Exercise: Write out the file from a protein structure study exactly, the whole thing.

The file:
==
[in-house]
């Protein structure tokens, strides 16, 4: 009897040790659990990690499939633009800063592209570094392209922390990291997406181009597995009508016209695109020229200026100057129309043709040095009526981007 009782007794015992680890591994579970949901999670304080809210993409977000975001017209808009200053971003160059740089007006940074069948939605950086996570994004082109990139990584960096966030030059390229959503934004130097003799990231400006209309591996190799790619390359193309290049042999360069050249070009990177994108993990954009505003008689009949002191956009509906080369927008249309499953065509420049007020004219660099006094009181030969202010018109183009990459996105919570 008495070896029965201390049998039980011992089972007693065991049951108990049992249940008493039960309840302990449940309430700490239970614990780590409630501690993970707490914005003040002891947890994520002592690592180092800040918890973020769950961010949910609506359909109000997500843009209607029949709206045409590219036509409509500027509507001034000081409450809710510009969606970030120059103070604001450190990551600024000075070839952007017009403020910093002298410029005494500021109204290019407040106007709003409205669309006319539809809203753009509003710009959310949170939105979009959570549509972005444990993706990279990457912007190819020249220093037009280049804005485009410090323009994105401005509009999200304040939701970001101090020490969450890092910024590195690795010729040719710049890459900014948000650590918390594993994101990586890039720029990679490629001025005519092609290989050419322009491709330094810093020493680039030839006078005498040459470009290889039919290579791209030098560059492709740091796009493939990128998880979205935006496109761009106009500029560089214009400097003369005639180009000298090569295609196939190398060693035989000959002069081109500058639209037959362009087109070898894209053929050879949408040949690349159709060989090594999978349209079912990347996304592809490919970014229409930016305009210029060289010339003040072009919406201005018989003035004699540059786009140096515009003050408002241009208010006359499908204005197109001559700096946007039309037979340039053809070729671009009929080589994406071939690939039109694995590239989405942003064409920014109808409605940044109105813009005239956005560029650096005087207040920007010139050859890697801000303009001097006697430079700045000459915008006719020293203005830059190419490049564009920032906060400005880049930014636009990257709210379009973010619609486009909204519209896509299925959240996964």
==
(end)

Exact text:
[in-house]
């Protein structure tokens, strides 16, 4: 009897040790659990990690499939633009800063592209570094392209922390990291997406181009597995009508016209695109020229200026100057129309043709040095009526981007 009782007794015992680890591994579970949901999670304080809210993409977000975001017209808009200053971003160059740089007006940074069948939605950086996570994004082109990139990584960096966030030059390229959503934004130097003799990231400006209309591996190799790619390359193309290049042999360069050249070009990177994108993990954009505003008689009949002191956009509906080369927008249309499953065509420049007020004219660099006094009181030969202010018109183009990459996105919570 008495070896029965201390049998039980011992089972007693065991049951108990049992249940008493039960309840302990449940309430700490239970614990780590409630501690993970707490914005003040002891947890994520002592690592180092800040918890973020769950961010949910609506359909109000997500843009209607029949709206045409590219036509409509500027509507001034000081409450809710510009969606970030120059103070604001450190990551600024000075070839952007017009403020910093002298410029005494500021109204290019407040106007709003409205669309006319539809809203753009509003710009959310949170939105979009959570549509972005444990993706990279990457912007190819020249220093037009280049804005485009410090323009994105401005509009999200304040939701970001101090020490969450890092910024590195690795010729040719710049890459900014948000650590918390594993994101990586890039720029990679490629001025005519092609290989050419322009491709330094810093020493680039030839006078005498040459470009290889039919290579791209030098560059492709740091796009493939990128998880979205935006496109761009106009500029560089214009400097003369005639180009000298090569295609196939190398060693035989000959002069081109500058639209037959362009087109070898894209053929050879949408040949690349159709060989090594999978349209079912990347996304592809490919970014229409930016305009210029060289010339003040072009919406201005018989003035004699540059786009140096515009003050408002241009208010006359499908204005197109001559700096946007039309037979340039053809070729671009009929080589994406071939690939039109694995590239989405942003064409920014109808409605940044109105813009005239956005560029650096005087207040920007010139050859890697801000303009001097006697430079700045000459915008006719020293203005830059190419490049564009920032906060400005880049930014636009990257709210379009973010619609486009909204519209896509299925959240996964």